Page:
InsightaaS: Wikibon is one of the Internet’s best sources of IT industry insight — an open source community of world-leading analysts that has its roots in storage and system research, and has evolved to be a leader in understanding software-led infrastructure, Big Data, and cloud. In this post, Wikibon principal research contributor Jeff Kelly provides an intriguing perspective on Chief Data Officers (CDOs). Kelly begins by noting that data is often secreted in disconnected repositories throughout an organization, and that this leaves businesses exposed to both a loss of competitiveness (as competitors use data to make better, faster decisions) and to regulatory issues. Kelly sees that “enterprises are beginning to take the task of managing and leveraging data more seriously” and are creating the CDO role to increase consistency of and returns from data management – an idea that echoes HDS Canada CTO Paul Lewis’s belief (reported in this InsightaaS piece) that data should be treated as an asset, and managed at an executive level.
Kelly goes on to highlight four key CDO responsibilities, including policy development, management and reporting in accordance with internal and external requirements, facilitating communication and cooperation, and “Selling the value of data and spurring adoption of a data-driven mindset throughout the organization – a transformational task if there ever was one.” Of these issues, Kelly argues, the communications task may be the most important. He quotes the new CDO for the City of Philadelphia as saying that his job “is 99 percent about people and 1 percent about technology” – which, according to Kelly, is “good advice and a good approach for any new CDO.”
Organizations are increasingly coming to the realization that data is a core strategic asset, the new source of competitive advantage. Success in today’s economy is predicated on how organizations leverage data as much as any other corporate function. The challenge organizations face, then, is how to leverage this asset to its maximum potential in ways that are as efficient as possible and also minimize risk.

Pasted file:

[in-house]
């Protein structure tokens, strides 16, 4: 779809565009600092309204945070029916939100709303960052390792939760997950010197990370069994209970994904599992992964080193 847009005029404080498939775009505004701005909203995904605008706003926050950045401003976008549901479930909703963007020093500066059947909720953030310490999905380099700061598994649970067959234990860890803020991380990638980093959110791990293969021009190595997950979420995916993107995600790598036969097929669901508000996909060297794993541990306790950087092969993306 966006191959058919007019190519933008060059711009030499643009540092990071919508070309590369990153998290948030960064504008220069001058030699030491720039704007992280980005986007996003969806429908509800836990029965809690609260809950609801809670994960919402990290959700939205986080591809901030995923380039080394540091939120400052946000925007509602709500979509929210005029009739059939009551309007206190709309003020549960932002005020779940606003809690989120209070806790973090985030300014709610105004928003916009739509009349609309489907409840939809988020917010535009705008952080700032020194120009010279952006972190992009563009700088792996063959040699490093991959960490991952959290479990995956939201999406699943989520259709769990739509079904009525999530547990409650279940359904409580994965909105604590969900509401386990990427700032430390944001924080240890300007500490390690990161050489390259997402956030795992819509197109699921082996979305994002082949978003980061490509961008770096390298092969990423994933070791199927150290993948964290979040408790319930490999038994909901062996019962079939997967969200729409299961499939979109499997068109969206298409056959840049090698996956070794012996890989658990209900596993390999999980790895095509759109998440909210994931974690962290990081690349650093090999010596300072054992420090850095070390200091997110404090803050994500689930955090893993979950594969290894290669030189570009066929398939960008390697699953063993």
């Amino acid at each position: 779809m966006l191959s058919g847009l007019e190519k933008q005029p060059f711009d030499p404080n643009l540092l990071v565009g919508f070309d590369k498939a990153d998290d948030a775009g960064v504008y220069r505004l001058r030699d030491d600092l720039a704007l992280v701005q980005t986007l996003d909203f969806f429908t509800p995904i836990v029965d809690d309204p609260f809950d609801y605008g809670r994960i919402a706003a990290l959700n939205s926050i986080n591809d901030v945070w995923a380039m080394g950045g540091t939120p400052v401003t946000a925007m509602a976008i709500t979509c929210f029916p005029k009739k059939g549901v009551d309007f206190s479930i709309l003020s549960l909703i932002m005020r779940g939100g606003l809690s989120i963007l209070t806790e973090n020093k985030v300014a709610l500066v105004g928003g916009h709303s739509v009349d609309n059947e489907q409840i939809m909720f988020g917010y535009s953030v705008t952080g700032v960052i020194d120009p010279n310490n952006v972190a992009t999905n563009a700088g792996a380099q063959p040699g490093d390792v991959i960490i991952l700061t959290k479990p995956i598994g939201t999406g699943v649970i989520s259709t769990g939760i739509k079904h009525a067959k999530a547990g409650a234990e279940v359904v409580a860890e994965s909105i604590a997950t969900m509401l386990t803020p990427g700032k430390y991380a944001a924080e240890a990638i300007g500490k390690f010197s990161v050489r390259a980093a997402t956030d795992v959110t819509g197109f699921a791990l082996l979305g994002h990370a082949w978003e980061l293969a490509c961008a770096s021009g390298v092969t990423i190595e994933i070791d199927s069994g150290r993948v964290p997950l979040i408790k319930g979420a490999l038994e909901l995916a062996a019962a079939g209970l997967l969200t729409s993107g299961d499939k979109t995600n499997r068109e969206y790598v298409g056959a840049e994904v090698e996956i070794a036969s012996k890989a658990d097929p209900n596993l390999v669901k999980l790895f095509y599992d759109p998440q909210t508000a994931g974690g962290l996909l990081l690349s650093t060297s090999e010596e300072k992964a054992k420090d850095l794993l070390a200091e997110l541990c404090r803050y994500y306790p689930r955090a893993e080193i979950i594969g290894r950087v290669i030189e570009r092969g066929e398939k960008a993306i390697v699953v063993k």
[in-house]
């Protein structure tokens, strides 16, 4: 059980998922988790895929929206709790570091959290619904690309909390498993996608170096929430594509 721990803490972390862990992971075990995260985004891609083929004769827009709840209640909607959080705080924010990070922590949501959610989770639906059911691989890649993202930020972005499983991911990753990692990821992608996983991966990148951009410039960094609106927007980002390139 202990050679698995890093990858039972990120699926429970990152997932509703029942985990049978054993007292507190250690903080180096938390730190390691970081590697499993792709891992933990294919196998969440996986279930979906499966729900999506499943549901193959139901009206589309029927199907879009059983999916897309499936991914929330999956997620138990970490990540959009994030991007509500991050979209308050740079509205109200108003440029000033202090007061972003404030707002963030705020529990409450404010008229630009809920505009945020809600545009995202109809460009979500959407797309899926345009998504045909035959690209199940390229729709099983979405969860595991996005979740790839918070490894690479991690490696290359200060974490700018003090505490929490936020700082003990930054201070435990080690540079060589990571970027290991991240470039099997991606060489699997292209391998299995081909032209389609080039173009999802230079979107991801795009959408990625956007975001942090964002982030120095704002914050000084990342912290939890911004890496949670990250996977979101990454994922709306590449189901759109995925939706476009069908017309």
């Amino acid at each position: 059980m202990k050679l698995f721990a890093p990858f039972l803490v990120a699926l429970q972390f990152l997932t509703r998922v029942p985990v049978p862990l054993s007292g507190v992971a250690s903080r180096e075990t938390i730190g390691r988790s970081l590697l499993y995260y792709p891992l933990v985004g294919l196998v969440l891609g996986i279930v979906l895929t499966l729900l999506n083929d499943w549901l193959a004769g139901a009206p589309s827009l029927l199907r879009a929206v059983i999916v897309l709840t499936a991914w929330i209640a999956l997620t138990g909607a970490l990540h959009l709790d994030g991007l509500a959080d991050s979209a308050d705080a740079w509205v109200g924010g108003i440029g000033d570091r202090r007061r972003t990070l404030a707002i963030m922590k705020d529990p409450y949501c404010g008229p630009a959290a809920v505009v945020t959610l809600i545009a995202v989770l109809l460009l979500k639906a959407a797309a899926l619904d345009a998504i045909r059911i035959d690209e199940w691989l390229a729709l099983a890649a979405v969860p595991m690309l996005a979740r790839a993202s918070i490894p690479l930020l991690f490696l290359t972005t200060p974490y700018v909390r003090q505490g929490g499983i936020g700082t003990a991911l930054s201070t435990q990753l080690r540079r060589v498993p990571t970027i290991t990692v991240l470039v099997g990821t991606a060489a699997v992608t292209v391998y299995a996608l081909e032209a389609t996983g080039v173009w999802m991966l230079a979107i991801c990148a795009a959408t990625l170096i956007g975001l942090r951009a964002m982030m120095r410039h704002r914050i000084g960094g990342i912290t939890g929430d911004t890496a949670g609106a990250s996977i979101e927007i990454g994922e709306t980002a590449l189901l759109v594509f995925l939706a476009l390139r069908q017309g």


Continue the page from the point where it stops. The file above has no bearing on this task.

This is no small feat. It involves data itself (identifying and managing sources of data), technology (tools and systems to ingest, process, store, analyze and share data), governance (ensuring data is used ethically and in compliance with relevant policies/regulations) and people (aligning various stakeholders and business objectives.)
Historically, there has been no one person within the enterprise responsible for the holistic management and use of data. Different departments within the same enterprise — even groups within departments — were often left to their own devices when it came to data management and analytics. The result is that in many enterprises today data is locked in various departmental silos, insights are not shared across departments, there are significant redundancies across departments related to data processing/storage/analytics, and nobody has an enterprise-wide view of how data is used.
This approach — or lack of an approach — is unsustainable and can expose enterprises to significant risk — both the risk of falling behind more data-savvy competitors and the risk of running afoul of legal and privacy regulations. Increasingly, however, enterprises are beginning to take the task of managing and leveraging data more seriously…
Read the entire post: ATNJuly29-link